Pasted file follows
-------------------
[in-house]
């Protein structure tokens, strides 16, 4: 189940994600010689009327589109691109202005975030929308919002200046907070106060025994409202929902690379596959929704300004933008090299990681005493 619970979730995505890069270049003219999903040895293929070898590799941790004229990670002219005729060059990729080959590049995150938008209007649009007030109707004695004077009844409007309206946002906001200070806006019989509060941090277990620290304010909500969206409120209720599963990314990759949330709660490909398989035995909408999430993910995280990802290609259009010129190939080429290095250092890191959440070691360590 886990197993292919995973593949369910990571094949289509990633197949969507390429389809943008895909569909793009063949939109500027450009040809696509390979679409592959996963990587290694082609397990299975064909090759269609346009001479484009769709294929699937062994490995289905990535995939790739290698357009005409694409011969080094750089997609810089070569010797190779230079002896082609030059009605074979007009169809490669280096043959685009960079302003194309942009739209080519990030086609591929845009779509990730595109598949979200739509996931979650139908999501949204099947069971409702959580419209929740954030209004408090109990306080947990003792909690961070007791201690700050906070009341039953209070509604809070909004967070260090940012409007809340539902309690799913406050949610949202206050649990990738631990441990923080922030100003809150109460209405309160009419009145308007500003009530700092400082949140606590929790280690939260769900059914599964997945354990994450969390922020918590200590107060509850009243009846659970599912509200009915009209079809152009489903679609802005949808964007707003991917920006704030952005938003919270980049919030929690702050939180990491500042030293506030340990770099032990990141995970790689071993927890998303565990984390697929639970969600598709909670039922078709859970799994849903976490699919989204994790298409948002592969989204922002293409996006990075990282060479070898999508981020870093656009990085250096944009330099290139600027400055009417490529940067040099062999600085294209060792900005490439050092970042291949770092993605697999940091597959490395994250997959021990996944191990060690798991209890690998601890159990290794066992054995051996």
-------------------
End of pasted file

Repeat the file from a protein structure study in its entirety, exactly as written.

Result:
[in-house]
């Protein structure tokens, strides 16, 4: 189940994600010689009327589109691109202005975030929308919002200046907070106060025994409202929902690379596959929704300004933008090299990681005493 619970979730995505890069270049003219999903040895293929070898590799941790004229990670002219005729060059990729080959590049995150938008209007649009007030109707004695004077009844409007309206946002906001200070806006019989509060941090277990620290304010909500969206409120209720599963990314990759949330709660490909398989035995909408999430993910995280990802290609259009010129190939080429290095250092890191959440070691360590 886990197993292919995973593949369910990571094949289509990633197949969507390429389809943008895909569909793009063949939109500027450009040809696509390979679409592959996963990587290694082609397990299975064909090759269609346009001479484009769709294929699937062994490995289905990535995939790739290698357009005409694409011969080094750089997609810089070569010797190779230079002896082609030059009605074979007009169809490669280096043959685009960079302003194309942009739209080519990030086609591929845009779509990730595109598949979200739509996931979650139908999501949204099947069971409702959580419209929740954030209004408090109990306080947990003792909690961070007791201690700050906070009341039953209070509604809070909004967070260090940012409007809340539902309690799913406050949610949202206050649990990738631990441990923080922030100003809150109460209405309160009419009145308007500003009530700092400082949140606590929790280690939260769900059914599964997945354990994450969390922020918590200590107060509850009243009846659970599912509200009915009209079809152009489903679609802005949808964007707003991917920006704030952005938003919270980049919030929690702050939180990491500042030293506030340990770099032990990141995970790689071993927890998303565990984390697929639970969600598709909670039922078709859970799994849903976490699919989204994790298409948002592969989204922002293409996006990075990282060479070898999508981020870093656009990085250096944009330099290139600027400055009417490529940067040099062999600085294209060792900005490439050092970042291949770092993605697999940091597959490395994250997959021990996944191990060690798991209890690998601890159990290794066992054995051996």